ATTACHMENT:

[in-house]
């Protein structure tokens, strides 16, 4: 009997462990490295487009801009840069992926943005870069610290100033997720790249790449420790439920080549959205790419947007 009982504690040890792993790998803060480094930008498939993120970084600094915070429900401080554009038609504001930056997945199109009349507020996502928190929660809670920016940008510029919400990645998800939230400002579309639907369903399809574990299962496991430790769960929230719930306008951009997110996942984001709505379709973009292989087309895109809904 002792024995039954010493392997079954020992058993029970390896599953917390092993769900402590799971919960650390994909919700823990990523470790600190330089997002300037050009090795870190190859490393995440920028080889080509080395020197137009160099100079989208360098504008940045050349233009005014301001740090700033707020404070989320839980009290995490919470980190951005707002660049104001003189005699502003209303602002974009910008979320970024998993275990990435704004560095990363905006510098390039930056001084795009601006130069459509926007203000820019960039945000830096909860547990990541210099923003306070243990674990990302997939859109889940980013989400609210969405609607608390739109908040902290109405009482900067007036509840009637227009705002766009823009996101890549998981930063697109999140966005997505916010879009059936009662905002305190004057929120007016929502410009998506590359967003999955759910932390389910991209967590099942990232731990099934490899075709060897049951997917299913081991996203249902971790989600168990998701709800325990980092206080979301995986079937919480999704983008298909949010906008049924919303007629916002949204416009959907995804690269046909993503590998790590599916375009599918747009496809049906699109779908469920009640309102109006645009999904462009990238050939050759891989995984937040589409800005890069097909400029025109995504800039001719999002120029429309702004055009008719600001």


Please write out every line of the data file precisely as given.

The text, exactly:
[in-house]
């Protein structure tokens, strides 16, 4: 009997462990490295487009801009840069992926943005870069610290100033997720790249790449420790439920080549959205790419947007 009982504690040890792993790998803060480094930008498939993120970084600094915070429900401080554009038609504001930056997945199109009349507020996502928190929660809670920016940008510029919400990645998800939230400002579309639907369903399809574990299962496991430790769960929230719930306008951009997110996942984001709505379709973009292989087309895109809904 002792024995039954010493392997079954020992058993029970390896599953917390092993769900402590799971919960650390994909919700823990990523470790600190330089997002300037050009090795870190190859490393995440920028080889080509080395020197137009160099100079989208360098504008940045050349233009005014301001740090700033707020404070989320839980009290995490919470980190951005707002660049104001003189005699502003209303602002974009910008979320970024998993275990990435704004560095990363905006510098390039930056001084795009601006130069459509926007203000820019960039945000830096909860547990990541210099923003306070243990674990990302997939859109889940980013989400609210969405609607608390739109908040902290109405009482900067007036509840009637227009705002766009823009996101890549998981930063697109999140966005997505916010879009059936009662905002305190004057929120007016929502410009998506590359967003999955759910932390389910991209967590099942990232731990099934490899075709060897049951997917299913081991996203249902971790989600168990998701709800325990980092206080979301995986079937919480999704983008298909949010906008049924919303007629916002949204416009959907995804690269046909993503590998790590599916375009599918747009496809049906699109779908469920009640309102109006645009999904462009990238050939050759891989995984937040589409800005890069097909400029025109995504800039001719999002120029429309702004055009008719600001």